How, then, to exit an attractor? The model of the mind I am using is a dynamical system, and in a dynamical system, the evolution of the point’s position in time is dependent on the equations of the system, which in this case would be the environment and surroundings of the mind. For example, the thing drawing gaming addicts away from the game would be the body sending signals of hunger to the mind, each of which will tug the mind-point towards the “eat” thought. In essence, an “eat” attractor is created by hunger signals, until the hunger is sated at which point the “eat” attractor disappears. To exit the attractor, the equations of the mind must be changed to create a new, more attractive attractor, or to weaken the existing undesired attractor, or both.

One way that this may happen is boredom. Sometimes the mind notices that it is travelling the same old path, causing it to become bored. The mind’s trajectory will change slightly, because boredom is part of the mind’s state. Eventually, sufficient boredom may build up, leading the mind close enough to the fringes of the attractor until a path out is found. It can also be imagined as the attractor becoming shallower, until finally it becomes convex.

This is why people like variety. By injecting a small degree of variety, people are able to reduce boredom while having the same enjoyment they once did. For example, Bobby Fischer invented Chess960 in an attempt to switch up the chess metagame, in part because he was bored of seeing the same old openings every time (also because mediocre Russians were memorising openings and performing disproportionately well). Games like Pokemon also change game mechanics or introduce new ones, to revitalise players’ interest.

Deliberately Exiting Attractors

However, for a person trying to avoid stagnation, waiting for boredom to run its course may take too long, sometimes on the order of weeks, months, or years. How can a person speed things up?

The mind is not an isolated system; interaction with objects or other minds can change the mind’s position within mindspace. For example, a writer may find their creative well running dry. They cannot think of any new topics or ideas. They may decide to take a holiday, meet new people, read a book, or otherwise jump to a new position in mindspace, from which they can start anew with fresh ideas. They may even encounter new concepts they have not considered before, which will have the effect of adding completely new dimensions to their mindspace.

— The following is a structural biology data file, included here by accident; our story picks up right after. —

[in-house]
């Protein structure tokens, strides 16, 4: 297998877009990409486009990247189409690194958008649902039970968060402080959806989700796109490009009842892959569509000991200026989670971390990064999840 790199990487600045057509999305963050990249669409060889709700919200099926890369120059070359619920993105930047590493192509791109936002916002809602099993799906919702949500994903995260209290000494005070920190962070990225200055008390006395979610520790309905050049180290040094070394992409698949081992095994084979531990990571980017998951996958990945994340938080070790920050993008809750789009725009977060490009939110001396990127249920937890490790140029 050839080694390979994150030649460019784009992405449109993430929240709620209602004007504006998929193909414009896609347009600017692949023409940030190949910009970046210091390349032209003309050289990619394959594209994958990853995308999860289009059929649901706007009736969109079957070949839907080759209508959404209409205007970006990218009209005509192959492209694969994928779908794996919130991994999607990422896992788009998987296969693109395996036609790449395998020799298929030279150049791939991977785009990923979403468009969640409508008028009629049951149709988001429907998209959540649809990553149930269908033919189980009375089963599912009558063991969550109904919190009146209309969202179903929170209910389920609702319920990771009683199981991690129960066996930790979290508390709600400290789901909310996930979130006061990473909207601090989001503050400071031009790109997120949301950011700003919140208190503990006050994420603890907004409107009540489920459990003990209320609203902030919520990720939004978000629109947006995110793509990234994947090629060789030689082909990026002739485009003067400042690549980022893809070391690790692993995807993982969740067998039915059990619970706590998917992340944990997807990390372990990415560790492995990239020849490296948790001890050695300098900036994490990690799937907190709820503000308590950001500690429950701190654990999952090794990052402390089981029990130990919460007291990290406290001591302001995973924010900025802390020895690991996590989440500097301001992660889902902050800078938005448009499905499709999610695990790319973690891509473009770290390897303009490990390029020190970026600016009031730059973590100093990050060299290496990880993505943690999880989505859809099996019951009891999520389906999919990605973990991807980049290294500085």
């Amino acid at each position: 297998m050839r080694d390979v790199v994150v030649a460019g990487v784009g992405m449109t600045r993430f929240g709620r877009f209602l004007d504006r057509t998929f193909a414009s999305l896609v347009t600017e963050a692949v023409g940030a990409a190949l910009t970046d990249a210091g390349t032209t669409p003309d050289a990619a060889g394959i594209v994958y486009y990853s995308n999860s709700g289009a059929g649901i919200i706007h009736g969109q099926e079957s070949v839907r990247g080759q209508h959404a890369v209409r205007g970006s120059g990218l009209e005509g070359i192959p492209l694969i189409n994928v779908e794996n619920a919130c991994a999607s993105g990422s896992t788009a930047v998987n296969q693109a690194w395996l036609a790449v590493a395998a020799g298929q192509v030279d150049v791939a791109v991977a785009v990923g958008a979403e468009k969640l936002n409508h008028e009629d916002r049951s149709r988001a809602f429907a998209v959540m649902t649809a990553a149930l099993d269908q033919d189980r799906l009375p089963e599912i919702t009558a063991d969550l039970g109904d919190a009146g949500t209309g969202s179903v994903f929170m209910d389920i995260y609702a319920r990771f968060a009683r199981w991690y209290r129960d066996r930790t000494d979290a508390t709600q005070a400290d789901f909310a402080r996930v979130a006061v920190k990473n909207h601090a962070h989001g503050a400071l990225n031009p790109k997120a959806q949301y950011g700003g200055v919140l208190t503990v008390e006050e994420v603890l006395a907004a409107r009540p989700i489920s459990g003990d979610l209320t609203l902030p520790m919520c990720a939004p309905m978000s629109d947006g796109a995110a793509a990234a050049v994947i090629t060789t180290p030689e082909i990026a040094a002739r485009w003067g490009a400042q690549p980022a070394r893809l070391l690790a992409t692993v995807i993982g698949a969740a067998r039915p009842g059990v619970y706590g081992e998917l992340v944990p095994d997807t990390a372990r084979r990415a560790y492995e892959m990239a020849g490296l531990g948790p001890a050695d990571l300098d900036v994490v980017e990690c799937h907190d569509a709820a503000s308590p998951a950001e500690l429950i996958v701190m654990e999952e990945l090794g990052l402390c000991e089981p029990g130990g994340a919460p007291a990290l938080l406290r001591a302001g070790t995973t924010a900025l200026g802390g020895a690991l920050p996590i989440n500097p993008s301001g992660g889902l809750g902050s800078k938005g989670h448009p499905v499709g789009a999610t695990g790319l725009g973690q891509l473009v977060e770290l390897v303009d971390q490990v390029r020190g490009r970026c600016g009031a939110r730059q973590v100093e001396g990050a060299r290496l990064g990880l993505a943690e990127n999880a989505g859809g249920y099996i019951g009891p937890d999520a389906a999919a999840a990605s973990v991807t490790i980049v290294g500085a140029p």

So to avoid boredom and stagnation, do something new. Find some new input that will jumpstart your thoughts out of the attractor.

Reading a piece of writing, for example, will help. In fact, writing something is essentially recording down a position or set of positions in mindspace in a manner such that the position can be located by another mind. By reading it, the mind will be able to move to that point, hopefully exiting the attractor.

Still Bounded

There is a problem, however.

Mindspace is finite. No matter what you do, your mind is ultimately stuck within the bounds of mindspace. Even if you are able to escape small attractors, your mind is still necessarily bound within this “final attractor” that is the entirety of mindspace. You may be able to expand mindspace, but it is not infinitely expandable, so given enough time there will always be a point in mindspace visited again and again and again (pigeonhole). Even within a normal amount of time, most of our lives may be being lived in a large attractor, though different people will have different periods of reoccurrence.

This has unfortunate implications for people searching for the meaning of life. People tend to think of themselves as free, but assuming that the mind is physical (i.e. souls do not exist — a very reasonable assumption to me), then any living being is certainly bounded by the limited information density of space. Any pursuit therefore must end. There is nothing that can be done for all eternity without repeating oneself. Anyone achieving immortality had better find some way to entertain themselves, because they’re going to be oh so very bored.

But as a mere mortal, I don’t think exploring every point in mindspace is an option for me. So I am happy to settle for being restricted to an attractor… so long as it is functionally infinite.